There is one ingredient in coffee that is often overlooked in making coffee — water! Coffee is 99 percent water, so it’s important to use the right water for brewing.
It is actually more important for brewed coffee to have the right mineral content than it is for espresso. In expresso extraction, the water is at a hotter temperature and it moves under pressure through the espresso in a fraction of a second. The espresso is not in contact with the minerals in the water long enough to have a role in the extraction.
However, in filter or brewed coffee, the minerals in the water definitely affect the flavor of the coffee. The flavor of coffee is mostly contained within the oils, and when we pour hot water over coffee grounds, the heat and the minerals in the water combine to bring out that flavor.
If the water is distilled, or too softened, your coffee will be almost flavorless. The minimum mineral content should be around 150-200 parts per million. Filtered or bottled water should work fine.
The temperature of the water for drip coffee or filtered coffee should be around 203-208F (95-98C)
Another important factor to having great tasting coffee is freshness. When you buy a bag of coffee, check to see if there is a date of when it was roasted. If there is no date, don’t buy it. Whole bean roasted coffee remains fresh somewhere between two to three weeks.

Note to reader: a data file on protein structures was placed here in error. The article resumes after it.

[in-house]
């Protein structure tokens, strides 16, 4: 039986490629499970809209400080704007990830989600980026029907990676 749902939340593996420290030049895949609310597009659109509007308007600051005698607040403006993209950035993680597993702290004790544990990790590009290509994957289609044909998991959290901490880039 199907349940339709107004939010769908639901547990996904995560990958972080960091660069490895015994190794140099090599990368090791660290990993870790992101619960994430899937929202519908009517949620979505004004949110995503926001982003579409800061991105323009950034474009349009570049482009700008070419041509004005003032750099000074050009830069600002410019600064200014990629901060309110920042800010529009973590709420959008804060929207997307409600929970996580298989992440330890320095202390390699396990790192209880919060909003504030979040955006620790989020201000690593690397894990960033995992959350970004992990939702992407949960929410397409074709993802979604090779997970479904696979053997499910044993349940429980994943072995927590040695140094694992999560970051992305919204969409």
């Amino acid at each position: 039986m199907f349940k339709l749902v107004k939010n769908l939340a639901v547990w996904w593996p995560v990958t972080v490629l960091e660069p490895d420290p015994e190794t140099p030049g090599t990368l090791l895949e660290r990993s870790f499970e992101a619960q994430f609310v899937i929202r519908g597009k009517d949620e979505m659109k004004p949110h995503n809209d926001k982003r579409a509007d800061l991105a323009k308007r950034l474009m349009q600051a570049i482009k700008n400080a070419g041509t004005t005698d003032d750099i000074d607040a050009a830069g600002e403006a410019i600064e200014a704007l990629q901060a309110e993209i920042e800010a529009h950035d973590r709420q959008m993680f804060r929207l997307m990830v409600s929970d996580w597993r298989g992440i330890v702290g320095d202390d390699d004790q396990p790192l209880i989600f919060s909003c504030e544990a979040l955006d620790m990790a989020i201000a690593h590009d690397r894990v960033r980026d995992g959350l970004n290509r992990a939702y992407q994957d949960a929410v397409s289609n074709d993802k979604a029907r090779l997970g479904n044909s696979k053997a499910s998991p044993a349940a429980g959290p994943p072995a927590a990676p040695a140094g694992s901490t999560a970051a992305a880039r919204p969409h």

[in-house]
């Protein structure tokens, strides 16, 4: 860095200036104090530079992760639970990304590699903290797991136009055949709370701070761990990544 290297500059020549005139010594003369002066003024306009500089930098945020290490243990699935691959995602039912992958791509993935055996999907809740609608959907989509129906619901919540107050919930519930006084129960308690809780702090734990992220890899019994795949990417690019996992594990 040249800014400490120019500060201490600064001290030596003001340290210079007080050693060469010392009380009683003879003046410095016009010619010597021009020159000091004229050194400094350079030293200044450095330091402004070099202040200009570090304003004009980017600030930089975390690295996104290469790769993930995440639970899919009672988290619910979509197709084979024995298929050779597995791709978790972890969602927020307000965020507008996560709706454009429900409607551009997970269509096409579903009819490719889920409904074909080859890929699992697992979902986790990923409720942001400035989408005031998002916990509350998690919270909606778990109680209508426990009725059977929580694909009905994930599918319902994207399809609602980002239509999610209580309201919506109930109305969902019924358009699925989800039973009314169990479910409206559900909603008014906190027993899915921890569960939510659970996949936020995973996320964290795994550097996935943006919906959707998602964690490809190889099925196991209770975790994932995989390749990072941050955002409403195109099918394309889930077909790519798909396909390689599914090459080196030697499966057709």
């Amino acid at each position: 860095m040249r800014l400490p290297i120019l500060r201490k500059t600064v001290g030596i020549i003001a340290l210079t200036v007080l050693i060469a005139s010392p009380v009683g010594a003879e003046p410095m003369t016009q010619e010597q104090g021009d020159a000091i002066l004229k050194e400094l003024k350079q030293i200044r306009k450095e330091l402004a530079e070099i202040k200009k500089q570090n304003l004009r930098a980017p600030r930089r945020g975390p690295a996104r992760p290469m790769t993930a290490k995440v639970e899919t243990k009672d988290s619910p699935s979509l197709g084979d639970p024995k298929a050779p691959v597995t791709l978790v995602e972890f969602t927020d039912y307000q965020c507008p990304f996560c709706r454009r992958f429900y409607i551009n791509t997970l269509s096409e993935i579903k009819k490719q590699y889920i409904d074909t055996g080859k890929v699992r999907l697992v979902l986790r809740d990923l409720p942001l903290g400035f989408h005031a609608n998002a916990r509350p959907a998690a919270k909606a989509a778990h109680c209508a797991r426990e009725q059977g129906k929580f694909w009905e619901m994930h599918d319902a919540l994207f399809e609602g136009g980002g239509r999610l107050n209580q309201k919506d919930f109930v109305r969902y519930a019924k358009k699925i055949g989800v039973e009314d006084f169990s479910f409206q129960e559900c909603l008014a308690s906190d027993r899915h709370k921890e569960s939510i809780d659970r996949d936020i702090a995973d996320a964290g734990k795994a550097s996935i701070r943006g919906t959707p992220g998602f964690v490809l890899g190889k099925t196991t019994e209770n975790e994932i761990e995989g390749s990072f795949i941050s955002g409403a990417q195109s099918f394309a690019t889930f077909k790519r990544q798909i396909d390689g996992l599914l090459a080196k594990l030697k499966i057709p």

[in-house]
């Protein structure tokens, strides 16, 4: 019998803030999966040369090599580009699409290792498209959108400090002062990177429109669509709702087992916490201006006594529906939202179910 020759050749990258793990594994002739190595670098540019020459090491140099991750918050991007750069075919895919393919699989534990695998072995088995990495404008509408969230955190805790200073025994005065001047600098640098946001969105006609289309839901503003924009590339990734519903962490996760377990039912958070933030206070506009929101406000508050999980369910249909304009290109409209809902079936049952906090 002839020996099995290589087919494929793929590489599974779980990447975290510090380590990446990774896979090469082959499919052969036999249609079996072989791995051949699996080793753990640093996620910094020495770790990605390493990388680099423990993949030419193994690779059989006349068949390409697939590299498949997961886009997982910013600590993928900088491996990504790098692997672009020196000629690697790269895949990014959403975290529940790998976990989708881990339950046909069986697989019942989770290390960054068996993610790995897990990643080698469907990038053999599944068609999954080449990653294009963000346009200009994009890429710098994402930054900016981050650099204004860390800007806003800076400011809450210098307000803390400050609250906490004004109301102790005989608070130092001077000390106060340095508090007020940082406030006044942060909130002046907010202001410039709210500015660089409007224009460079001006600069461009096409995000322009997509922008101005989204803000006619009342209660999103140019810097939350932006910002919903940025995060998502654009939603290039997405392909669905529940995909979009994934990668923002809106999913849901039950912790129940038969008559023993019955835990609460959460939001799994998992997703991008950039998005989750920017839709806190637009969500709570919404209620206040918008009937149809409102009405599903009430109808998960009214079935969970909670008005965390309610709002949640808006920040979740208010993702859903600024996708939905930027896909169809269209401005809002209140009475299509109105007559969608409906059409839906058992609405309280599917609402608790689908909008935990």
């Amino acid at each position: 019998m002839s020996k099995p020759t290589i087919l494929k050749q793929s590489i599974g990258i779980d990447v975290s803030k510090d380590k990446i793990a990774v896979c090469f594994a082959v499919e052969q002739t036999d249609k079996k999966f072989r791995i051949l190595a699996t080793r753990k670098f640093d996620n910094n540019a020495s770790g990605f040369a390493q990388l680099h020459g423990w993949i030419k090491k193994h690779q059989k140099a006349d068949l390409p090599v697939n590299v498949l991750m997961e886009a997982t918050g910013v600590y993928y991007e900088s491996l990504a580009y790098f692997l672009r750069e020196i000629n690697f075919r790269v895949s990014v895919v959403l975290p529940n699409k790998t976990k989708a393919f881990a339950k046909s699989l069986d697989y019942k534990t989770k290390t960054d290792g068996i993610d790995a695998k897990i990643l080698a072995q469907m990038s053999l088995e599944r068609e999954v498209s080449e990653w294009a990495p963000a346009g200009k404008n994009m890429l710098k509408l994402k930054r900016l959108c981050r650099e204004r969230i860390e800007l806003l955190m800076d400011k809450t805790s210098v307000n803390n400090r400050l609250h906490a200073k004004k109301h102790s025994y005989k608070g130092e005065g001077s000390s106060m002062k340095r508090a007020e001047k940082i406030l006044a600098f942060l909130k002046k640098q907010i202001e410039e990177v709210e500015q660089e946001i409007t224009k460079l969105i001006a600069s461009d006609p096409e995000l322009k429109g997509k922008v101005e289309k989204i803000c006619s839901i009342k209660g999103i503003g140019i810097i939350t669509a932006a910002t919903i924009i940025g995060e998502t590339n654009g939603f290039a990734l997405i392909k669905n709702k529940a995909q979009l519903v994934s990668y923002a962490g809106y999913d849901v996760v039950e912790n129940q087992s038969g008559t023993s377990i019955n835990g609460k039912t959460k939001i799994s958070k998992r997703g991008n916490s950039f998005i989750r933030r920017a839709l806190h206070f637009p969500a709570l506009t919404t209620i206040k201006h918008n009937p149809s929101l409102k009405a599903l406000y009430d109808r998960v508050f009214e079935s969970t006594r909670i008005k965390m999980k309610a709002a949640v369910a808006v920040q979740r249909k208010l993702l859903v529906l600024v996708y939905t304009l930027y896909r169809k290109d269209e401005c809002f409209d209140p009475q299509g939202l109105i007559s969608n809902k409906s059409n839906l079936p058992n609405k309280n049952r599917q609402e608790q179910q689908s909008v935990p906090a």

An ideal scenario is the have a grinder, so that when you are ready to drink coffee, you can grind it immediately beforehand. Once coffee is ground, the freshness and aroma diminishes rapidly – usually within a few minutes. Think of opening a soda, or a beer, and leaving it sitting on the counter for a couple of hours, and then drinking it.
It would taste flat. The same principle goes for coffee. Once the coffee is ground, the beans and their oils are exposed to air, and will go stale quickly, regardless of how it is stored.
Speaking of storing coffee, here are some tips:
Store coffee in an air-tight container in a dry, cool, dark place. Avoid exposure to sunlight or sources of heat.
Coffee is porous, therefore it is not a good idea to keep it in the refrigerator, where it can absorb food odors. The freezer should also be avoided, because of the moisture.
Intelligentsia Coffee has a very stylish Brew Guide here:
Stumptown Roasters have a Brewing Guide on their website for several methods of making coffee here: